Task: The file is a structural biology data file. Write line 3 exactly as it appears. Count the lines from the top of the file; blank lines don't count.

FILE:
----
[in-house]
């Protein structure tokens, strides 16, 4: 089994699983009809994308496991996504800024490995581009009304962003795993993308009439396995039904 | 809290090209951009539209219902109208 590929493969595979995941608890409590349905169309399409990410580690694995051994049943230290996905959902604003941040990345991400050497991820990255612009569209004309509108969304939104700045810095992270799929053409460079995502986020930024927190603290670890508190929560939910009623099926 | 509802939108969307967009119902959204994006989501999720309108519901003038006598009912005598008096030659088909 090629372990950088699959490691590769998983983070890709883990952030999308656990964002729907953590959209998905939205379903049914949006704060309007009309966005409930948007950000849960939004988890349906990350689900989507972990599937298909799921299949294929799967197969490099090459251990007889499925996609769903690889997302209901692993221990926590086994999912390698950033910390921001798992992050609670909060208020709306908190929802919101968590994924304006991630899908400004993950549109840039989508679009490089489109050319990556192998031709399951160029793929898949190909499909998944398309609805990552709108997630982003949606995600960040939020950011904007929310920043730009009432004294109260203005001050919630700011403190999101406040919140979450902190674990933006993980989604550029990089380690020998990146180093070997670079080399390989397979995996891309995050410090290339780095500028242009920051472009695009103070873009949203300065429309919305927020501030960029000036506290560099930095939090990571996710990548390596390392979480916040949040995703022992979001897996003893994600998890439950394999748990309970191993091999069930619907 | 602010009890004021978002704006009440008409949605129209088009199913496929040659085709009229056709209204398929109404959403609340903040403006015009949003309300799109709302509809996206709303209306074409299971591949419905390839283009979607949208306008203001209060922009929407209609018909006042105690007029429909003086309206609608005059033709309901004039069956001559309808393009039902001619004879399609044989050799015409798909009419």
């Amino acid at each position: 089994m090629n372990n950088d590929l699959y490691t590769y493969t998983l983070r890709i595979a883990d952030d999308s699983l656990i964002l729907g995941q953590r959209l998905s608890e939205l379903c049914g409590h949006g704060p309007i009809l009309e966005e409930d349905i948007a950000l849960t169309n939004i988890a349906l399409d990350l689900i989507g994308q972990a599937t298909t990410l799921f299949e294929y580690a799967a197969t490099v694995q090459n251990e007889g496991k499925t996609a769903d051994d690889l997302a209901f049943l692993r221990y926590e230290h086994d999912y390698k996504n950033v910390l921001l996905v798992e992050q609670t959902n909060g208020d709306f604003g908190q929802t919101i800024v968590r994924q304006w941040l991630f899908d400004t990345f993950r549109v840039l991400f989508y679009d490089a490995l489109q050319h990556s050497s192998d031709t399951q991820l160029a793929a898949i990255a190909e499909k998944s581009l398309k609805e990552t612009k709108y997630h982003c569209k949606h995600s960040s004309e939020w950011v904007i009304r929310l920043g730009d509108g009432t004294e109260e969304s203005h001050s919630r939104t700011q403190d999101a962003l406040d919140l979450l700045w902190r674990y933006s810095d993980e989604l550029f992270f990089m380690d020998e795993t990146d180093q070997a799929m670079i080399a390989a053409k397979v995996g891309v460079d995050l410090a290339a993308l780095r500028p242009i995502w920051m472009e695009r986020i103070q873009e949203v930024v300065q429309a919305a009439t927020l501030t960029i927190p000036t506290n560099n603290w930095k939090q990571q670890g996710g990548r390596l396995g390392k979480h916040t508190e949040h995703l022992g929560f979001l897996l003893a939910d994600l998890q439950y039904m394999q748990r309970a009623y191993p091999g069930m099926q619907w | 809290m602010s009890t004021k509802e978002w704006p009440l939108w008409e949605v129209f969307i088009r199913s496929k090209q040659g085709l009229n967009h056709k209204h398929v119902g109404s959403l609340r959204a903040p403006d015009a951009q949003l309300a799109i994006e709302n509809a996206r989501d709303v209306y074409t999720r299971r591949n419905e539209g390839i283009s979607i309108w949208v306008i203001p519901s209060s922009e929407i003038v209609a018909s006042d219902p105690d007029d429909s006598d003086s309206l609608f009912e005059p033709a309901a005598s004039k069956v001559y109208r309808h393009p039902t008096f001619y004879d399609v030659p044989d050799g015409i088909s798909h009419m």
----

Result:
């Amino acid at each position: 089994m090629n372990n950088d590929l699959y490691t590769y493969t998983l983070r890709i595979a883990d952030d999308s699983l656990i964002l729907g995941q953590r959209l998905s608890e939205l379903c049914g409590h949006g704060p309007i009809l009309e966005e409930d349905i948007a950000l849960t169309n939004i988890a349906l399409d990350l689900i989507g994308q972990a599937t298909t990410l799921f299949e294929y580690a799967a197969t490099v694995q090459n251990e007889g496991k499925t996609a769903d051994d690889l997302a209901f049943l692993r221990y926590e230290h086994d999912y390698k996504n950033v910390l921001l996905v798992e992050q609670t959902n909060g208020d709306f604003g908190q929802t919101i800024v968590r994924q304006w941040l991630f899908d400004t990345f993950r549109v840039l991400f989508y679009d490089a490995l489109q050319h990556s050497s192998d031709t399951q991820l160029a793929a898949i990255a190909e499909k998944s581009l398309k609805e990552t612009k709108y997630h982003c569209k949606h995600s960040s004309e939020w950011v904007i009304r929310l920043g730009d509108g009432t004294e109260e969304s203005h001050s919630r939104t700011q403190d999101a962003l406040d919140l979450l700045w902190r674990y933006s810095d993980e989604l550029f992270f990089m380690d020998e795993t990146d180093q070997a799929m670079i080399a390989a053409k397979v995996g891309v460079d995050l410090a290339a993308l780095r500028p242009i995502w920051m472009e695009r986020i103070q873009e949203v930024v300065q429309a919305a009439t927020l501030t960029i927190p000036t506290n560099n603290w930095k939090q990571q670890g996710g990548r390596l396995g390392k979480h916040t508190e949040h995703l022992g929560f979001l897996l003893a939910d994600l998890q439950y039904m394999q748990r309970a009623y191993p091999g069930m099926q619907w | 809290m602010s009890t004021k509802e978002w704006p009440l939108w008409e949605v129209f969307i088009r199913s496929k090209q040659g085709l009229n967009h056709k209204h398929v119902g109404s959403l609340r959204a903040p403006d015009a951009q949003l309300a799109i994006e709302n509809a996206r989501d709303v209306y074409t999720r299971r591949n419905e539209g390839i283009s979607i309108w949208v306008i203001p519901s209060s922009e929407i003038v209609a018909s006042d219902p105690d007029d429909s006598d003086s309206l609608f009912e005059p033709a309901a005598s004039k069956v001559y109208r309808h393009p039902t008096f001619y004879d399609v030659p044989d050799g015409i088909s798909h009419m």